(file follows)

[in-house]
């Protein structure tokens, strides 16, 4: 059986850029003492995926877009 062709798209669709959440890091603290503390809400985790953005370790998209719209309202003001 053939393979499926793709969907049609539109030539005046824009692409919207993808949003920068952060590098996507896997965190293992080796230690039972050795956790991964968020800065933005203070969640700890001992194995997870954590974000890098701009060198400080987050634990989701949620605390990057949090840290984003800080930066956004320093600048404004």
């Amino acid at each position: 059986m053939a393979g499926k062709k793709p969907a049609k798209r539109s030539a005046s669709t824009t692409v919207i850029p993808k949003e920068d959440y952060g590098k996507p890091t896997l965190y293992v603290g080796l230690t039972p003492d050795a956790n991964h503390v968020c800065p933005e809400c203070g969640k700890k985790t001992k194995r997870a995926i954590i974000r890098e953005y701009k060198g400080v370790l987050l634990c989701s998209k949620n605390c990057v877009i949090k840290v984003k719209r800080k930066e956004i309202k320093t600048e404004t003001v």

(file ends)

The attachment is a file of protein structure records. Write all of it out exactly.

[in-house]
């Protein structure tokens, strides 16, 4: 059986850029003492995926877009 062709798209669709959440890091603290503390809400985790953005370790998209719209309202003001 053939393979499926793709969907049609539109030539005046824009692409919207993808949003920068952060590098996507896997965190293992080796230690039972050795956790991964968020800065933005203070969640700890001992194995997870954590974000890098701009060198400080987050634990989701949620605390990057949090840290984003800080930066956004320093600048404004």
């Amino acid at each position: 059986m053939a393979g499926k062709k793709p969907a049609k798209r539109s030539a005046s669709t824009t692409v919207i850029p993808k949003e920068d959440y952060g590098k996507p890091t896997l965190y293992v603290g080796l230690t039972p003492d050795a956790n991964h503390v968020c800065p933005e809400c203070g969640k700890k985790t001992k194995r997870a995926i954590i974000r890098e953005y701009k060198g400080v370790l987050l634990c989701s998209k949620n605390c990057v877009i949090k840290v984003k719209r800080k930066e956004i309202k320093t600048e404004t003001v």